Tuesday, March 30, 2010

These suggestions were passed on to me by an excellent, experienced attorney who wishes to remain anonymous:

1. In jury selection you will be engaging in several efforts at once -picking the jurors who are best for your case, educating the jury, developing your challenges for cause, figuring out who these people are, and letting the jury know you are way cooler than the DA. On challenges for cause, when you develop them the judge may swoop in and try to rehabilitate the juror by asking, "You will follow my instructions, won't you?" in some menacing fashion from on high, black robe billowing. If this happens during your voir dire, you can may still be able to ask the juror afterwards about his or her original concerns, and revive the challenge. If a juror says "I think I can be fair" or answers the judge's questions (or yours or the DA's) in an equivocal way that's not enough to avoid the challenge for cause. (People v Arnold [96 NY2d 358, 363]). Make sure that your challenge is on the record - in case the judge incorrectly denies the challenge.

If a judge tries to rehabilitate the jurors as a group with general questions after you're done, you should object or oppose this, and ask for the judge to do individual voir dire as to the individual issues. If the judge refuses to do that, you may have an issue to preserve. More on that below. You should also ask for an opportunity to question the jurors again if the judge rehabilitates them. Yes, t.This may irritate the judge, but that's not the goal. If the judge doesn't let you question after the judges' questions, in the next pass (if there is one) ask the jurors, if they have expressed a concern that presents a challenge for cause, to remember that concern if the judge asks them at the end of your questions whether they can follow his/her instructions.

If you have a challenge for cause issue you want to preserve for appeal (meaning that you believe that the court incorrectly denied a challenge),
Be aware, this can be scary stuff. You have to use all your perempts, but you don't want to have lots of jurors left to select when you do this (unless it's a case you are unlikely to win and this is your best issue). You may wind up where the DA has challenges left and you don't. So you'll have to weigh how important preservation of this issue is against what your jury pool is looking like and your feelings
about the case.

2. Jury instructions: As you try more cases, you will learn about the different kinds of jury instructions you may request. It's worth taking a look at the CJI and scanning the charges of general applicability. (http://www.nycourts.gov/cji/index.htm). You can weave some of the language and issues into your cases.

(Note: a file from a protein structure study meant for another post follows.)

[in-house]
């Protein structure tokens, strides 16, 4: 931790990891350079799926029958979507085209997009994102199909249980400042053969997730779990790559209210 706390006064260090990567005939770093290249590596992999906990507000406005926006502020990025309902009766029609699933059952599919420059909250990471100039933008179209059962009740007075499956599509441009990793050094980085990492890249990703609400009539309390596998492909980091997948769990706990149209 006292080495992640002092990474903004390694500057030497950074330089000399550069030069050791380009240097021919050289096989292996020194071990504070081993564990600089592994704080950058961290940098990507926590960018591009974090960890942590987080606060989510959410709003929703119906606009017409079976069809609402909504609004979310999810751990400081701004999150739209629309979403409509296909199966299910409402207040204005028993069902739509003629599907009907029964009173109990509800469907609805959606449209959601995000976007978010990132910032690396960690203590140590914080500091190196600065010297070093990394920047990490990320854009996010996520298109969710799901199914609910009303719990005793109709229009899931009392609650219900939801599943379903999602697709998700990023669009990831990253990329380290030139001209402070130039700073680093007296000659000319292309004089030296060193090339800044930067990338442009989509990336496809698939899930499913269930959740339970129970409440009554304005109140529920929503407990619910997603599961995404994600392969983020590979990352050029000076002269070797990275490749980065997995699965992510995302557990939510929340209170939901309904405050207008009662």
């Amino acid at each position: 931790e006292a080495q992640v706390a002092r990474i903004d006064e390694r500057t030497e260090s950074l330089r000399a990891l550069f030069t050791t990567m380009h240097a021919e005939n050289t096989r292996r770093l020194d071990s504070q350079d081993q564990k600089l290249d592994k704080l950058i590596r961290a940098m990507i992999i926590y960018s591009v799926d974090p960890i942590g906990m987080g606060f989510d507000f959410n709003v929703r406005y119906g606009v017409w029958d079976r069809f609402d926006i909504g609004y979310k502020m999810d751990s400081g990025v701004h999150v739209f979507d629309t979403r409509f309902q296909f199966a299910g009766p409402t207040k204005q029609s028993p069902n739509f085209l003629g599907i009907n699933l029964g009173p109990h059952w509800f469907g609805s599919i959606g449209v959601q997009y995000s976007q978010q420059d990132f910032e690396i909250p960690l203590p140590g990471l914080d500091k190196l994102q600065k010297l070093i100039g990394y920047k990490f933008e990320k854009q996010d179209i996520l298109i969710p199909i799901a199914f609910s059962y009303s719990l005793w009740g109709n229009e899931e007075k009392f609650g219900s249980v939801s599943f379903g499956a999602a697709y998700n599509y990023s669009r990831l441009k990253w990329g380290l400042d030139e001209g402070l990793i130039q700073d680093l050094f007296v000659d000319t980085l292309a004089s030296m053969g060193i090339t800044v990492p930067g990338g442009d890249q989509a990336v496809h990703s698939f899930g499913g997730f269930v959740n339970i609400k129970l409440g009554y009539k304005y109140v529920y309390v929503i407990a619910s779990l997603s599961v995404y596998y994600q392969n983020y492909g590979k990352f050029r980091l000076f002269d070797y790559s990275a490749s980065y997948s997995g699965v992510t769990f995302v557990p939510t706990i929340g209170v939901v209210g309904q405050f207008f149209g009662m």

Among the charges you should check out: (I'm not sure if these are the
exact titles in the CJI)
1. Credibility - this will almost always be read to the jury. It helps to know what the jury will be hearing
2. Expanded identification - one witness identification case - you should request this instruction in a one witness ID case.
3. Circumstantial evidence - moral certainty - read this one.
4. Drug trafficking expert - for when the cop testifies as an expert, this instruction reminds the jurors a cop is still just another witness who can be believed or not
5. Consciousness of guilt
6. Failure to promptly complain
7. Justification - regular and use of deadly physical force.
8. Missing witness

Many charges have legal requirements you must meet in order to get the charge. Sometimes judges mix them up. If you are basing your case on a charge, or part of your defense on a charge, such as missing witness, justification, failure to promptly complain, identification, make sure you read the case law about when you're entitled to that charge (or ask one of the more experienced attorneys to give you the cases or point you in the right direction). Please be aware, with respect to justification, that if the court concludes that you're not entitled to the charge based on the body of law on justification (and courts will reach this conclusion at
times) you won't get the charge. With missing witness, even if the judge doesn't give the charge, you can still argue it. Also with missing witness - careful what you wish for - you have to ask for it at an early enough point in the case that the DA can have the opportunity to bring the witness in. And they might. (For specific phrasing on the timing requirements, check the case law.)

Please also be aware that if you put on a case, the DA may seek a missing witness charge against you if there's a witness you didn't call, who was not cumulative, who would be expected to testify for you, and who was available.

1 comment:

  1. These are some great tips! I think it's always important to consider all of your options when selecting a jury for an important trial. Covering your bases insures that your message will be heard as accurately as possible. Eliminating unnecessary biases and things of that nature can be extremely important. Thanks for sharing these tips! http://www.criminallawyeredmonton.ca/